Teach Kids About Money

How do our children learn about managing money? The No. 1 influence on how children handle their money is their parents. They watch what they do and often copy their behaviors. Some may be positive, but often, they see a lot of credit being used and may not fully understand how real money is tied to it.

There are many important behaviors that children can be taught about managing money. Three principles we can teach our children are the importance of saving, spending/budgeting and giving. But before they have any money to save, spend or give, there needs to be a system for them to get money. This is especially important if they are not yet old enough to have a job.

Some families use the allowance system. This is basically just giving children money for no specific reasons. Often the amount of money they get will depend on their age. When using this system, children can still be taught the basic principles. Another system families often use is the “earn it” system. Children do age-appropriate chores to earn their money. Whatever system you decide upon the principles are the same. You just need to decide what works best with your family’s values. Either one is valuable in teaching children money management skills.

One way you can help children manage money is to have three clear jars labeled savings, spending, giving. You could also use three labeled envelopes. After children receive money, you will need to determine how much to put in each jar or envelope. You could divide the money evenly, or by percentages. Having the clear jars helps them see how the money is increasing each time they put more in them, but the envelopes are a good alternative.

When teaching children about saving, they learn about delayed gratification. They learn that if they don’t have the money saved, they should wait. This will help them in the future because buying things when you don’t have enough money leads to debt issues. If children learn to save at an early age, when they are older they will have a better chance to have the money they need when something arises.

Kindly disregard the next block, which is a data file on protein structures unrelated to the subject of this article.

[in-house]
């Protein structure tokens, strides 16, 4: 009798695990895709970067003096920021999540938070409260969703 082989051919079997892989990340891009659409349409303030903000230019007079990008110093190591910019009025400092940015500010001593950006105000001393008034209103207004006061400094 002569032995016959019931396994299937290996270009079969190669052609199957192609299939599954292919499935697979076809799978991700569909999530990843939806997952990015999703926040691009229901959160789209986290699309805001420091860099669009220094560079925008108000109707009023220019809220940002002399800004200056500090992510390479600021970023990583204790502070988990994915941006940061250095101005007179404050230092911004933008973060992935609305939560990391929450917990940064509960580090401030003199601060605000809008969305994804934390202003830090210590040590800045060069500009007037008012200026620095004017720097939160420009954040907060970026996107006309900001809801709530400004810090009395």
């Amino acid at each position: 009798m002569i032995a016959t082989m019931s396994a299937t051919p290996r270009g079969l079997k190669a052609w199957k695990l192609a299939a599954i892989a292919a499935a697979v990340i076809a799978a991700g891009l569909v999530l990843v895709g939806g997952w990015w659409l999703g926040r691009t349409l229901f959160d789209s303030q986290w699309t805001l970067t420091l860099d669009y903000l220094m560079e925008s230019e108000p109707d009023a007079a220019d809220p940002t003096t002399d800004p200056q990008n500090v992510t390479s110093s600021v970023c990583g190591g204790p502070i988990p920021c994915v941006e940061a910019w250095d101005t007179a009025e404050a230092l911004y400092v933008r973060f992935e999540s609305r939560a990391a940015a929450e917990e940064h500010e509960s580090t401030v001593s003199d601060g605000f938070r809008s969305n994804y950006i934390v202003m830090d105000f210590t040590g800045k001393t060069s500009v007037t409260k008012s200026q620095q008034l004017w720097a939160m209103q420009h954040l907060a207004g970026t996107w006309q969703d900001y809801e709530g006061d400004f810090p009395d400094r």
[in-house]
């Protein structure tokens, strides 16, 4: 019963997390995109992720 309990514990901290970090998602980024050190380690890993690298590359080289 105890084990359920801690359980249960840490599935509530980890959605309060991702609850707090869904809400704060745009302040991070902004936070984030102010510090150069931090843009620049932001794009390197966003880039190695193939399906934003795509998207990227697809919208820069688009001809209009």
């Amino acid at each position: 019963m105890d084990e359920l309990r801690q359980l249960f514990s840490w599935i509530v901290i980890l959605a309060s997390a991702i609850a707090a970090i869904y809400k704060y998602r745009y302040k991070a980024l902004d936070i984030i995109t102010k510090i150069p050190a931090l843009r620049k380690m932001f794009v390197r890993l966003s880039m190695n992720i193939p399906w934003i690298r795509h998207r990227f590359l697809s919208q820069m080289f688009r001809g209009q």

Teaching saving principles can also help with goal setting. Teach children to set realistic goals based on their age. Some may be short term goals, others long term. Some children may be saving for a car or college while others are saving for a new toy. If these saving principles become habits, when they are older it will be easier to meet their goals.

Another principle is budgeting/spending. Help children understand that once the money is gone it is gone until you earn or receive more. Help them to determine how to spend their money. Do they need school supplies or dues for an organization? Teach them that if they spend their money on something that they want they may not have it for the things that they will need.

Help children identify the difference between a need and a want. Teach them they may need a new pair of shoes, but may want a new videos game or toy. Often needs and wants are confused and again may create debt issues. Learning to work within a budget, when they are young, will be helpful as they get older because when they begin setting up a budget for a household, the foundation of good practices will have already been set.

Finally, teach them to give. Helping our children to understand the principle of giving now will help them become generous adults. They may begin giving to a church, school or other organization. Or it may be a project of helping a friend or neighbor. You can never be too young to learn to be a giver.

Giving also helps them to be thankful for what they do have. They can learn to be good stewards over the money and things that they have.

Teach your children now to be good money managers. The payoff will be great!

Cheryl Kaczor is an assistant professor for West Virginia University Extension Services and is a families and health agent in Marshall County. She has a master’s degree in community health promotion from WVU and a bachelor’s degree in home economics from Rutgers University.

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